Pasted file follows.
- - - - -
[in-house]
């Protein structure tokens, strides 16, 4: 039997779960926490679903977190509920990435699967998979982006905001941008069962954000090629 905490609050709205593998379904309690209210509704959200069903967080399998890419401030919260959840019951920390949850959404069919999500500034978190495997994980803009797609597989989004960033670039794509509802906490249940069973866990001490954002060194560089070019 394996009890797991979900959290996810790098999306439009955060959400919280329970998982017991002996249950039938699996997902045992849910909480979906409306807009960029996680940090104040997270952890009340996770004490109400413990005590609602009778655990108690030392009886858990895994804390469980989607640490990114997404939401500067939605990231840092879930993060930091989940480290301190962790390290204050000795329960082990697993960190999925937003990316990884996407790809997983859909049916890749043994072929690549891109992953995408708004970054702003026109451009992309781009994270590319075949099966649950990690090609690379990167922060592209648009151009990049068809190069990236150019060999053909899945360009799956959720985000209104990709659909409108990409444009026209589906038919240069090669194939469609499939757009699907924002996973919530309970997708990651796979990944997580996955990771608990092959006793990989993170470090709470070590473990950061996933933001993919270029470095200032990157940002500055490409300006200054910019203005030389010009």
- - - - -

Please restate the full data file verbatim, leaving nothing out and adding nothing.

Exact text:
[in-house]
């Protein structure tokens, strides 16, 4: 039997779960926490679903977190509920990435699967998979982006905001941008069962954000090629 905490609050709205593998379904309690209210509704959200069903967080399998890419401030919260959840019951920390949850959404069919999500500034978190495997994980803009797609597989989004960033670039794509509802906490249940069973866990001490954002060194560089070019 394996009890797991979900959290996810790098999306439009955060959400919280329970998982017991002996249950039938699996997902045992849910909480979906409306807009960029996680940090104040997270952890009340996770004490109400413990005590609602009778655990108690030392009886858990895994804390469980989607640490990114997404939401500067939605990231840092879930993060930091989940480290301190962790390290204050000795329960082990697993960190999925937003990316990884996407790809997983859909049916890749043994072929690549891109992953995408708004970054702003026109451009992309781009994270590319075949099966649950990690090609690379990167922060592209648009151009990049068809190069990236150019060999053909899945360009799956959720985000209104990709659909409108990409444009026209589906038919240069090669194939469609499939757009699907924002996973919530309970997708990651796979990944997580996955990771608990092959006793990989993170470090709470070590473990950061996933933001993919270029470095200032990157940002500055490409300006200054910019203005030389010009």